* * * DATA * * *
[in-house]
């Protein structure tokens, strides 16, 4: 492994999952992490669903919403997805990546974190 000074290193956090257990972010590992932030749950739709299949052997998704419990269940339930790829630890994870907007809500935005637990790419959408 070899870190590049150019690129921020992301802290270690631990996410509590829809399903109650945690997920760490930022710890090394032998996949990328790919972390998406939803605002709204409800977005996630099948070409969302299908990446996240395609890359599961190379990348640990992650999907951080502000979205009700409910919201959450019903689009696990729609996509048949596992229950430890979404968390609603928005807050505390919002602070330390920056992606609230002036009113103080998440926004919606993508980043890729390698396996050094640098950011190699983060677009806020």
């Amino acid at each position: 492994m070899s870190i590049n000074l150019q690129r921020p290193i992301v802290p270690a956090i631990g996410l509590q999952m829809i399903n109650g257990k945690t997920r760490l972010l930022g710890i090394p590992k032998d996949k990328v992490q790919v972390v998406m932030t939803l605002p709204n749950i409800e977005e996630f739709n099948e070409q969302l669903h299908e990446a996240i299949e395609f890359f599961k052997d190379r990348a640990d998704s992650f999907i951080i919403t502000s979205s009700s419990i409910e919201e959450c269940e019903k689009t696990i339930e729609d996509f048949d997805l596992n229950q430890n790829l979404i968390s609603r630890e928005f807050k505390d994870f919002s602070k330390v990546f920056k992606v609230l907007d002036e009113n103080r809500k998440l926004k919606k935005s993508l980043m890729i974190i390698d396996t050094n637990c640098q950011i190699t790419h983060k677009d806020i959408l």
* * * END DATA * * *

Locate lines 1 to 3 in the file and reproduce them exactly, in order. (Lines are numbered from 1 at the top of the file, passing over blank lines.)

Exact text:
[in-house]
């Protein structure tokens, strides 16, 4: 492994999952992490669903919403997805990546974190 000074290193956090257990972010590992932030749950739709299949052997998704419990269940339930790829630890994870907007809500935005637990790419959408 070899870190590049150019690129921020992301802290270690631990996410509590829809399903109650945690997920760490930022710890090394032998996949990328790919972390998406939803605002709204409800977005996630099948070409969302299908990446996240395609890359599961190379990348640990992650999907951080502000979205009700409910919201959450019903689009696990729609996509048949596992229950430890979404968390609603928005807050505390919002602070330390920056992606609230002036009113103080998440926004919606993508980043890729390698396996050094640098950011190699983060677009806020």
């Amino acid at each position: 492994m070899s870190i590049n000074l150019q690129r921020p290193i992301v802290p270690a956090i631990g996410l509590q999952m829809i399903n109650g257990k945690t997920r760490l972010l930022g710890i090394p590992k032998d996949k990328v992490q790919v972390v998406m932030t939803l605002p709204n749950i409800e977005e996630f739709n099948e070409q969302l669903h299908e990446a996240i299949e395609f890359f599961k052997d190379r990348a640990d998704s992650f999907i951080i919403t502000s979205s009700s419990i409910e919201e959450c269940e019903k689009t696990i339930e729609d996509f048949d997805l596992n229950q430890n790829l979404i968390s609603r630890e928005f807050k505390d994870f919002s602070k330390v990546f920056k992606v609230l907007d002036e009113n103080r809500k998440l926004k919606k935005s993508l980043m890729i974190i390698d396996t050094n637990c640098q950011i190699t790419h983060k677009d806020i959408l």